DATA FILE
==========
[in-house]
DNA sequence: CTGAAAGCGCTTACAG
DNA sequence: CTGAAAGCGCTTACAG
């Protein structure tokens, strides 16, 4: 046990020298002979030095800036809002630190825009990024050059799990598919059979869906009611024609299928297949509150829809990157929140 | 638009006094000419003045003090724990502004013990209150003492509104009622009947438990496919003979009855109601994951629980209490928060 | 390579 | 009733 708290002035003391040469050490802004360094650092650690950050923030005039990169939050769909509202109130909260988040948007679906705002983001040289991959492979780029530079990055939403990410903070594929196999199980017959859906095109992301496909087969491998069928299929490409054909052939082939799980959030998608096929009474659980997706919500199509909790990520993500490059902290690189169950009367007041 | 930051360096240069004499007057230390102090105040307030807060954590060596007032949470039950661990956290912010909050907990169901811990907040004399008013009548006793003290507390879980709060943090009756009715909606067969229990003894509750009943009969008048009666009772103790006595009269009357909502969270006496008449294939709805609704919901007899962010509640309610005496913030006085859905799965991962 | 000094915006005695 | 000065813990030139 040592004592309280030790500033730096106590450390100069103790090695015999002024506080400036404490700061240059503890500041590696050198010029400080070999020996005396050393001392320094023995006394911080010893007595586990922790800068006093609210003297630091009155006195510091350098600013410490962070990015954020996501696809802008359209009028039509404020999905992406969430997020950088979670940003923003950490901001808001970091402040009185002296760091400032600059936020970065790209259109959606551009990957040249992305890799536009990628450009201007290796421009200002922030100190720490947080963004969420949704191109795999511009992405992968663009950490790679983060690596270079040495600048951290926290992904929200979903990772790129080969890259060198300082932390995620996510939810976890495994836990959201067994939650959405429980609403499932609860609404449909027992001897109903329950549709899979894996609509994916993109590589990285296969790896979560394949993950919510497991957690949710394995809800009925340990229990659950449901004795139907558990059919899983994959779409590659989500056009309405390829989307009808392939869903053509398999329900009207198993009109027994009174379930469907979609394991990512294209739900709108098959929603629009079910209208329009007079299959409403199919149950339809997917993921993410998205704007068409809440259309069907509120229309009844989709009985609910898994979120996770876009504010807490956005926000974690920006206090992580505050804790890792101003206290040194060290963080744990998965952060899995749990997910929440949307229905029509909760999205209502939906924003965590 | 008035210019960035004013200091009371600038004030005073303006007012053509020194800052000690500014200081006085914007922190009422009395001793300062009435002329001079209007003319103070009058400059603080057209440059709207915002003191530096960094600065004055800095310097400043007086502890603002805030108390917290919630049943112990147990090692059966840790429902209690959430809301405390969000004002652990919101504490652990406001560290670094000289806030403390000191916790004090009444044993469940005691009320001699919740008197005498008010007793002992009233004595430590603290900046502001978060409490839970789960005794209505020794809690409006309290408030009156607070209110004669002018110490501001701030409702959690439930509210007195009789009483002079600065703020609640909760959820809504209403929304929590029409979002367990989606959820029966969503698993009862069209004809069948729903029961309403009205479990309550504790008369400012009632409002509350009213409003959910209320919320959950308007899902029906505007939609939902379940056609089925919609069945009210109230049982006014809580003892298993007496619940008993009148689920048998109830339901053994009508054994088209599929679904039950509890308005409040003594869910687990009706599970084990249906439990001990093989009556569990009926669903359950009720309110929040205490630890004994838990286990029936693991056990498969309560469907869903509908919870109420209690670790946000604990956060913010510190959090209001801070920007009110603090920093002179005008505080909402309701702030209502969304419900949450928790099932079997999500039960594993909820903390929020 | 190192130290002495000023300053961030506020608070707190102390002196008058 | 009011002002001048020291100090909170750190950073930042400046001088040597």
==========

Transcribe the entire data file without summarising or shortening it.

[in-house]
DNA sequence: CTGAAAGCGCTTACAG
DNA sequence: CTGAAAGCGCTTACAG
């Protein structure tokens, strides 16, 4: 046990020298002979030095800036809002630190825009990024050059799990598919059979869906009611024609299928297949509150829809990157929140 | 638009006094000419003045003090724990502004013990209150003492509104009622009947438990496919003979009855109601994951629980209490928060 | 390579 | 009733 708290002035003391040469050490802004360094650092650690950050923030005039990169939050769909509202109130909260988040948007679906705002983001040289991959492979780029530079990055939403990410903070594929196999199980017959859906095109992301496909087969491998069928299929490409054909052939082939799980959030998608096929009474659980997706919500199509909790990520993500490059902290690189169950009367007041 | 930051360096240069004499007057230390102090105040307030807060954590060596007032949470039950661990956290912010909050907990169901811990907040004399008013009548006793003290507390879980709060943090009756009715909606067969229990003894509750009943009969008048009666009772103790006595009269009357909502969270006496008449294939709805609704919901007899962010509640309610005496913030006085859905799965991962 | 000094915006005695 | 000065813990030139 040592004592309280030790500033730096106590450390100069103790090695015999002024506080400036404490700061240059503890500041590696050198010029400080070999020996005396050393001392320094023995006394911080010893007595586990922790800068006093609210003297630091009155006195510091350098600013410490962070990015954020996501696809802008359209009028039509404020999905992406969430997020950088979670940003923003950490901001808001970091402040009185002296760091400032600059936020970065790209259109959606551009990957040249992305890799536009990628450009201007290796421009200002922030100190720490947080963004969420949704191109795999511009992405992968663009950490790679983060690596270079040495600048951290926290992904929200979903990772790129080969890259060198300082932390995620996510939810976890495994836990959201067994939650959405429980609403499932609860609404449909027992001897109903329950549709899979894996609509994916993109590589990285296969790896979560394949993950919510497991957690949710394995809800009925340990229990659950449901004795139907558990059919899983994959779409590659989500056009309405390829989307009808392939869903053509398999329900009207198993009109027994009174379930469907979609394991990512294209739900709108098959929603629009079910209208329009007079299959409403199919149950339809997917993921993410998205704007068409809440259309069907509120229309009844989709009985609910898994979120996770876009504010807490956005926000974690920006206090992580505050804790890792101003206290040194060290963080744990998965952060899995749990997910929440949307229905029509909760999205209502939906924003965590 | 008035210019960035004013200091009371600038004030005073303006007012053509020194800052000690500014200081006085914007922190009422009395001793300062009435002329001079209007003319103070009058400059603080057209440059709207915002003191530096960094600065004055800095310097400043007086502890603002805030108390917290919630049943112990147990090692059966840790429902209690959430809301405390969000004002652990919101504490652990406001560290670094000289806030403390000191916790004090009444044993469940005691009320001699919740008197005498008010007793002992009233004595430590603290900046502001978060409490839970789960005794209505020794809690409006309290408030009156607070209110004669002018110490501001701030409702959690439930509210007195009789009483002079600065703020609640909760959820809504209403929304929590029409979002367990989606959820029966969503698993009862069209004809069948729903029961309403009205479990309550504790008369400012009632409002509350009213409003959910209320919320959950308007899902029906505007939609939902379940056609089925919609069945009210109230049982006014809580003892298993007496619940008993009148689920048998109830339901053994009508054994088209599929679904039950509890308005409040003594869910687990009706599970084990249906439990001990093989009556569990009926669903359950009720309110929040205490630890004994838990286990029936693991056990498969309560469907869903509908919870109420209690670790946000604990956060913010510190959090209001801070920007009110603090920093002179005008505080909402309701702030209502969304419900949450928790099932079997999500039960594993909820903390929020 | 190192130290002495000023300053961030506020608070707190102390002196008058 | 009011002002001048020291100090909170750190950073930042400046001088040597």